A few years ago I read “The Universe is not a Computer”, an interesting paper by Ken Wharton. The part of his argument that I took away was: (i) physical systems can be described either in terms of their initial conditions, and then their behaviours projected into the future, or they can be described in more global terms, with boundary conditions at different times, and their behaviour calculated under these constraints; (ii) computation is essentially of this initial condition form: we say what the system is like now, and compute its behaviour over time.
He was arguing that we are privileging the initial condition form of our physical theories, because of the fit with the restricted computational approach, and this is what is making quantum mechanics difficult, as it doesn’t readily fit this formulation. (Read his full paper for the full argument; it is very readable.)
I found this an intriguing idea, but felt it was lacking in its computational approach. That’s a very classical model of computation, and I’m interested in more unconventional models, including using physical systems to compute directly (which raises questions of its own). So about a year ago, when I was invited to write a paper for a special issue of a journal, I decided to write one arguing that maybe unconventional computation didn’t need these restrictions either.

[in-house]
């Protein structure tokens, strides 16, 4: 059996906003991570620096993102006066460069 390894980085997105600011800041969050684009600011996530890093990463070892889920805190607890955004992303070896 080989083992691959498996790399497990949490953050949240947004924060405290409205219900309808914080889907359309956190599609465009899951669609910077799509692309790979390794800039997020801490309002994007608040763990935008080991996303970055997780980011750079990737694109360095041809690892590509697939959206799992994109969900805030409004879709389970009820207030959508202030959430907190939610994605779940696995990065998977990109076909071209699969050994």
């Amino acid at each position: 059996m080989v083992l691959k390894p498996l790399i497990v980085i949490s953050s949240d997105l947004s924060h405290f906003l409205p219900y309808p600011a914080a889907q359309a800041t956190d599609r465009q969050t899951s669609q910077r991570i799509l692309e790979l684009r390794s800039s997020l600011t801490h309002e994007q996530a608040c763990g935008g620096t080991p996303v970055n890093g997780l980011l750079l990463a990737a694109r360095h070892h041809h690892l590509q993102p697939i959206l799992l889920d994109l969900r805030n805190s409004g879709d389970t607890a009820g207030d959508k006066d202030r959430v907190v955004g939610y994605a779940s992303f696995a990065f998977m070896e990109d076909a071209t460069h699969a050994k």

Meanwhile, way back last millennium, I read David Deutsch’s lovely book The Fabric of Reality. There is much to enjoy there, but the piece relevant here is the way he takes universal computing seriously: that is, he works through the consequences of it really being universal. One of those consequences he unwrapped was to use Turing’s classical model of computation to infer that time travel is impossible: because there is no way to build a “universal virtual reality renderer” to model a consistent physical reality containing time travel, that is, to compute time travel, then physics can’t implement time travel. (I think that’s the gist of the argument, but it is a decade and a half since I read it.)
Recently, I was describing Deutsch’s argument to someone. And then his argument and Wharton’s argument banged together in my head. Hang on a minute! Does my response hold for both? Deutsch’s argument is using classical computing. What if instead, we used an unconventional computer, maybe one performing direct physical computation as it time travelled? Could we then use it to compute the time travelling behaviour, to nullify Deutsch’s argument?
I think we can. This doesn’t prove time travel exists, of course. It merely says the classical computing argument against it doesn’t hold. Maybe we can’t prove it one way or the other. Maybe it’s the case that if time travel is possible, then we can use a time travelling computer to build a virtual reality with consistent time travel; and if it isn’t, then we can’t. The answer lies in the physics. But the door is still open.